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Growing together, then apart

Growing together, then apart

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The founders of four Nebraska flour mills that joined forces in the early part of the last century probably couldn't imagine that Nebraska Consolidated Mills would grow into a Fortune 500 company selling some of the country's biggest food brands from the banks of the Missouri River in Omaha. The homegrown company and the city have grown together — and now apart.

1905 and before: Several brands that will one day be owned by ConAgra Foods make their debut, including Hunt's tomatoes (1890), Wesson cooking oil (1899) and Hebrew National hot dogs (1905).

1919: Four Nebraska flour mills — Henry Glade Milling, Ravenna Mills, Hastings Mills and Blackburn-Furry Mill — consolidate and incorporate as Nebraska Consolidated Mills, headquartered in Grand Island.

1920s: A number of brands that later become part of ConAgra are founded, including Peter Pan peanut butter and Chef Boyardee canned pasta.

1922: Nebraska Consolidated Mills reports its first profit — $175,000 — and makes its first acquisition, the Updike Mill in Omaha. NCM headquarters moves to Omaha for better access to Omaha's grain market and extensive rail network.

1941: In the first company expansion outside Nebraska, NCM builds a new flour mill in Decatur, Alabama.

1950s: TV dinners take off; Banquet Foods is founded and would later become a unit of ConAgra. In 1957, NCM completes its first foreign expansion with the construction of a mill in Puerto Rico.

1960s: The company expands to Europe with a mill in Spain. And with the purchase of Montana Flour Mills, NCM comes to own flour-milling operations that span the United States.

1969: In NCM's 50th year, flour provides 40% of its total sales.

1971: Nebraska Consolidated Mills changes its name to ConAgra Inc. The company employs 4,105 people in 13 states, Puerto Rico and Spain.

1973: ConAgra common stock is listed on the New York Stock Exchange.

1976: Mike Harper is named chief executive and transforms the company from a flour processor into a consumer packaged foods giant by acquiring firms such as Banquet and Armour Foods. Harper was named chairman in 1981.

1981: Sales reach $1 billion.

1982: Grain is still a big part of ConAgra. The acquisition of Peavey Co. makes it the largest publicly traded grain merchandiser.

1985: Fiscal 1985 sales pass the $5 billion mark.

1986: CEO Harper threatens to move ConAgra to another state if substantial business and tax incentives aren't offered from state and local authorities.

1987: The Nebraska Legislature passes a suite of incentives that offer tax credits and other aid to companies meeting certain employment and capital expenditure requirements. Corporate jets are among the equipment qualifying for tax credits. Other parts of the legislation are seen as executive-friendly, such as lowering the state income tax for the wealthy and exempting profits from the sale of stock issued by a taxpayer's employer from state income tax.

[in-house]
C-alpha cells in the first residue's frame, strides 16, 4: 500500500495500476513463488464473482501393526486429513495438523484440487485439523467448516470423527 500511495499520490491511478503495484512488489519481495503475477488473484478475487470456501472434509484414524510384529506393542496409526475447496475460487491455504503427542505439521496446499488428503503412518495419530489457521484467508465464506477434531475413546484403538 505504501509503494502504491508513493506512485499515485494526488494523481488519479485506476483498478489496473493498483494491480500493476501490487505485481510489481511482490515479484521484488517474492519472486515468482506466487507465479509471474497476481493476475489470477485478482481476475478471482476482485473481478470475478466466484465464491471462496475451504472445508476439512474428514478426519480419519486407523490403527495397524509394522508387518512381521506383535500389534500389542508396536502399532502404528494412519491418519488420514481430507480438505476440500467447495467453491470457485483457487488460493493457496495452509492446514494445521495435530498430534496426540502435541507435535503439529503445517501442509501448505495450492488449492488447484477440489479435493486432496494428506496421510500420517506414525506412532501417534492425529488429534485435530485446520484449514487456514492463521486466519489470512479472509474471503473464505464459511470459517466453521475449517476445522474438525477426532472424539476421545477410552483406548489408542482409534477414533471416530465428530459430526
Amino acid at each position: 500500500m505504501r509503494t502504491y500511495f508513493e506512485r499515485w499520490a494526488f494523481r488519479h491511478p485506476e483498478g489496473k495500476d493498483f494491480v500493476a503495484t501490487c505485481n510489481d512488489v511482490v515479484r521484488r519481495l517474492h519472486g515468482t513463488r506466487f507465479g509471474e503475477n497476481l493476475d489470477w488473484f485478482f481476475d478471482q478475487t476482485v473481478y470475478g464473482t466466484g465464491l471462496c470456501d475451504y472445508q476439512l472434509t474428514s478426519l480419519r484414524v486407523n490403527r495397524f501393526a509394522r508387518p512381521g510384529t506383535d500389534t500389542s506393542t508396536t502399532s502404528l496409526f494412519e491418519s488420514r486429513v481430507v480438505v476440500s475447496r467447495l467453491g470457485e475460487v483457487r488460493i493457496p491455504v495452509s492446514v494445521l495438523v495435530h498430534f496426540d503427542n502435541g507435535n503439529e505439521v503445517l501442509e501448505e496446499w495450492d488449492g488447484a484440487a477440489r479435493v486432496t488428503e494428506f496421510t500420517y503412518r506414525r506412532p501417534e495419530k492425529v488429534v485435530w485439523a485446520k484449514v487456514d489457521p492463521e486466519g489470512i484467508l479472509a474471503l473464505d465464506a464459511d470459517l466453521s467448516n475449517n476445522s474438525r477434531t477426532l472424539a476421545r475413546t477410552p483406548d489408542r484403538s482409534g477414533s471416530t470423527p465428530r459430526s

1988: ConAgra joins with a partner to acquire Lamb Weston, a leading potato processor and now the centerpiece of its commercial foods division, serving restaurants and institutions. ConAgra later comes to own the entire Lamb Weston operation. The first Healthy Choice frozen dinners are introduced.

1990: The new company headquarters in downtown Omaha opens, built on the site of the historic Jobbers Canyon warehouse district, where more than 20 buildings were demolished to make way for the new campus.

1990: ConAgra makes its largest acquisition to date, buying Beatrice Foods. The deal adds well-known brands such as Hunt's tomatoes, La Choy Asian dinners and sauces, Orville Redenbacher's popcorn, Wesson oil and Swiss Miss cocoa.

1992: Phil Fletcher is named chairman and chief executive officer, replacing Harper.

1997: Bruce Rohde is named chief executive officer and becomes chairman in 1998.

1998: ConAgra acquires more brands — Fleischmann's, Parkay, Blue Bonnet, Egg Beaters, Slim Jim and Pemmican.

2000: ConAgra Inc. becomes ConAgra Foods Inc.

2002: ConAgra sells meat, seafood and cheese businesses such as Butterball, Armour, Eckrich, Swissrose and Louis Kemp.

2004: ConAgra's sales mix, 51% of which came from fresh meat and other commodities in 1998, continues to change, with more than 80% coming from branded packaged foods.

2005: Gary Rodkin is named CEO.

2012: The company acquires Bertolli, which makes Italian sauces and frozen dinners. Also joining the brand roster that year was P.F. Chang's, a maker of frozen Chinese dinners.

2013: The $6.7 billion purchase of St. Louis-based Ralcorp makes ConAgra North America's biggest manufacturer of storebrand packaged foods.

2015: Sean Connolly, 49, is named president and CEO.

2015: The company puts its private-label unit — the former Ralcorp — up for sale. Connolly says he'll undergo a top-tobottom review of the company.

2015: ConAgra announces that its headquarters will move to Chicago and that 1,000 salaried jobs will be cut in Omaha.

Sources: World-Herald archives, the company

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